by Michelangelo Freyrie
Foreign policy isn´t a topic which goes along well with the simplifications of electoral campaigns. Despite being of prime importance, especially now that it is being closely associated with topics of internal security such as terrorism, it is often felt to be alarmingly detached from sphere of influence of the voters. The nitty gritty of international affairs is considered something purely technical that has little to do with the expression of the popular will: political theorists like Jon Elster even go as far as considering the political act of removing the day-to-day administration of foreign affairs a fundamental step in the development of a modern democracy, as it can be considered a safeguard from majoritarian abuse. International relations, impenetrable to most and rooted in multilateral agreements between states, are counterbalances that keep elected power in check.
This interpretation, of foreign policy as an instrument to limit majoritarian crazes, may rely on an orthodox idea of relations between countries: a mere affair between State institutions, driven by an understanding of their role in the pursuit of national interests; role that goes far beyond the internal political struggle of parties. It is surely imprinted by a conception of international order that has lost some ground since the end of the Cold War: the absence of an immediate ideological threat has shifted the debate from a doctrinal field (“How do we reach our goal of opposing the Soviet Union?”) to the political arena (“But wait, what´s that we´re defending again?”). The departure of the foreign policy élite from its purely administrative role means it can´t possibly uphold a function as a container of majoritarian impulses anymore: a body supposed to guarantee continuity between administrations loses its reason to exist if that same continuity is shattered.
Despite all this, or maybe exactly for this reason, international relations are more than ever murky waters in which actors without the proper expertise are condemned to irrelevance.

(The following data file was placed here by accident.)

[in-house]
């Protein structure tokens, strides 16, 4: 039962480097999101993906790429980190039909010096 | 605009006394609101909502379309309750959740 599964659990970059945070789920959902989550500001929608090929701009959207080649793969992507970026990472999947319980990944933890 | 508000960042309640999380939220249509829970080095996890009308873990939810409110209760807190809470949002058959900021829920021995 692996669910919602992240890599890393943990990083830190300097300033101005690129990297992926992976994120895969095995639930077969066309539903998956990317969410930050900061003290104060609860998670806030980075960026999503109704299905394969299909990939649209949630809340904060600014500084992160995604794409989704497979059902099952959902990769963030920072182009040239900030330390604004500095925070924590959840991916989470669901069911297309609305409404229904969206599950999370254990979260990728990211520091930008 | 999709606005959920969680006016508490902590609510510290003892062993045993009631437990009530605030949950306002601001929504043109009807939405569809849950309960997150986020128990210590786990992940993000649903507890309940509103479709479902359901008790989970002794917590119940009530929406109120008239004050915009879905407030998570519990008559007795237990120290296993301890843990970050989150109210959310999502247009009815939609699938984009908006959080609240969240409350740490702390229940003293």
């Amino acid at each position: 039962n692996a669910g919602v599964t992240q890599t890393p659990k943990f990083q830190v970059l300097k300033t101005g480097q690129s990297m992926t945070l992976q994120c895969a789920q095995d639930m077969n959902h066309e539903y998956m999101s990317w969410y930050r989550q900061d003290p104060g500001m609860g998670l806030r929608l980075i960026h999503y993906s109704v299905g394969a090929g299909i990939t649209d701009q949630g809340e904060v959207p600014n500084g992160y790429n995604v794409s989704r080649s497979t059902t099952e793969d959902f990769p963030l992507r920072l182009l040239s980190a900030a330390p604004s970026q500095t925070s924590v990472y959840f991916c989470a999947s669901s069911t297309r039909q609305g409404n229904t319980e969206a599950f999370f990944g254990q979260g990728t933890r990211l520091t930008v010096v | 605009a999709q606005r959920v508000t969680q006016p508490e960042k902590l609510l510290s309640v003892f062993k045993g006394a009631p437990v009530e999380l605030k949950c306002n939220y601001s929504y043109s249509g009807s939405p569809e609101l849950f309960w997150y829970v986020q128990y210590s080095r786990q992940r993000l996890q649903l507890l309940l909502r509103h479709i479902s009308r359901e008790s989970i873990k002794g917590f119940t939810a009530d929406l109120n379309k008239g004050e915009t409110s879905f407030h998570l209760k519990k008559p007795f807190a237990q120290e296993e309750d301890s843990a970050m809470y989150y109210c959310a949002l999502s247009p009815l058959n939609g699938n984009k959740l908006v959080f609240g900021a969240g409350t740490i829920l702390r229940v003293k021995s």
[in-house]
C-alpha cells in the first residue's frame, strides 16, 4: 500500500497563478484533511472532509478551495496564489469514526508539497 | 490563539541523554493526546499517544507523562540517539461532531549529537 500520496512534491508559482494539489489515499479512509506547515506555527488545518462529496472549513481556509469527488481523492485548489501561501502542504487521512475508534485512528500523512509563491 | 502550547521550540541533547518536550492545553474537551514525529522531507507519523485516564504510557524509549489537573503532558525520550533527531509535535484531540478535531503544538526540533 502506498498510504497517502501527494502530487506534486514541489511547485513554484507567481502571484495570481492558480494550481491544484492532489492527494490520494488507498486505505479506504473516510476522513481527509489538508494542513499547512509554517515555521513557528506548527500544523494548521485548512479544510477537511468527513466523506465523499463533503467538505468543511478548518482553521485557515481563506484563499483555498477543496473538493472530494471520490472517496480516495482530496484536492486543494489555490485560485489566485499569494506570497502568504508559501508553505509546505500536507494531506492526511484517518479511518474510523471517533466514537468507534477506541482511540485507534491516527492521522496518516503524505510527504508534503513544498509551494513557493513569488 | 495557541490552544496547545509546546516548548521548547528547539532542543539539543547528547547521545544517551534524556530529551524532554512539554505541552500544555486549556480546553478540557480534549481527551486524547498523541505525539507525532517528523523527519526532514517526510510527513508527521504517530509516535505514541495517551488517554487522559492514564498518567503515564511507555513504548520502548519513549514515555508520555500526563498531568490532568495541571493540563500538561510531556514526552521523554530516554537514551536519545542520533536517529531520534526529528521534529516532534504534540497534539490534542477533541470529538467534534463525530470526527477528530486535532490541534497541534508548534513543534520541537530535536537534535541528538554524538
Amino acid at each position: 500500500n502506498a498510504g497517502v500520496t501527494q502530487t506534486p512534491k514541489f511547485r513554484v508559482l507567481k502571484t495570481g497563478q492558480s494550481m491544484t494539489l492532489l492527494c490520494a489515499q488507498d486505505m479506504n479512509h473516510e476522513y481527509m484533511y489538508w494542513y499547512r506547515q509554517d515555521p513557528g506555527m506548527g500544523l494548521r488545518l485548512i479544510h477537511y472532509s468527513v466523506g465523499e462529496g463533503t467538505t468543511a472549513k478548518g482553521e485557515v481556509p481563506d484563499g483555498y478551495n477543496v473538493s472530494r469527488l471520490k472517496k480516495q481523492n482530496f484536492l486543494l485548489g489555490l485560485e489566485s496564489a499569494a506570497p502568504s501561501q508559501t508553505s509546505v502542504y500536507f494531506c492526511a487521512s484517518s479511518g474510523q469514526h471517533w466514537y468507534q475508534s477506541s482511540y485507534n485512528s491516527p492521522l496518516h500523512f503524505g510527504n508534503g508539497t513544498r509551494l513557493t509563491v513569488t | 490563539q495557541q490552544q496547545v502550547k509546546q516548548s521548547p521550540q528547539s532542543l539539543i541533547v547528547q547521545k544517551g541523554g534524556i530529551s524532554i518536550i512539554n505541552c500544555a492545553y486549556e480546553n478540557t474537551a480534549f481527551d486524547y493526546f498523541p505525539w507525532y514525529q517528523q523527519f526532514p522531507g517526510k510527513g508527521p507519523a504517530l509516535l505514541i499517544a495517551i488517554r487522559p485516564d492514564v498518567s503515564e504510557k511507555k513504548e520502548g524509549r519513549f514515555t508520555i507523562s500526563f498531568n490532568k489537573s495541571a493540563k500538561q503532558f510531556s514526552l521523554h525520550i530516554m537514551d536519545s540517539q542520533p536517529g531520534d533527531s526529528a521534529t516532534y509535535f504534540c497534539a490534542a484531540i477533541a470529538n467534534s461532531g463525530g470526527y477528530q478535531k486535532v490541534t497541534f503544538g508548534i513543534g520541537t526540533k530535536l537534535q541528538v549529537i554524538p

“‘Inside the Beltway’ is an American idiom used to characterize matters that are, or seem to be, important primarily to officials of the U.S. federal government, to its contractors and lobbyists, and to the corporate media who cover them—as opposed to the interests and priorities of the general U.S. population.”
This is the great dilemma of democracy: how is it possible to reconcile the political will of the electorate, the only source of political legitimacy in a republican setting, when considering matters that are best to be dealt by the acquainted with the technical, undemocratic knowledge of “what´s best”? The American case is exemplary: if the recent strike in Syria proofs anything, pundits say, then that even an enthusiastically isolationist president such as Trump can´t withstand the pressure by “the Washington consensus” or “Blob” when it comes to international relations. Ignoring the political reasons that could have led the president to take such a glaring exception to his “America First Doctrine” – if such a policy even existed outside the campaign rhetoric – one should first try to understand what “the Blob” even is, and to consider its role in the foreign relations of the American republic.
First defined as such by Ben Rhodes, Barack Obama´s Deputy Security Adviser and speechwriter, “the Blob” broadly defines the American national security establishment, often characterized by hawkish tendencies but essentially inclined to follow a rigid “playbook” in matters of international politics. An example of how it could come into conflict with the mandate of elected representatives has been provided by the former president himself when describing in a now famous Atlantic article the pressures coming from the backbone of DC´s foreign policy apparatus to intervene in the Syrian quagmire. Crucially, it can be differentiated from the far more malign “deep state” characterized by the Sean Spicer, because it mainly addresses the intellectual shortcomings of a circle of experts (not necessarily in power) when it comes to the line of action the US should adopt globally with little regard to the popular mandate given to a certain policy outlined in the campaign. The only Western country with the resources and the need for a system of higher education dedicated exclusively to defense and international relations, the institutionalization of foreign policy expertize has brought many advantages to the American arsenal, but it has also attracted all the accusations to a fenced-off circle of elitist professionals with no political accountability. Many of the grudges hold against hit surely hold some ground when it comes to the myopia and “group-think” behavior the professionals living inside the Washington Beltway has suffered when dealing with many Middle Eastern crises.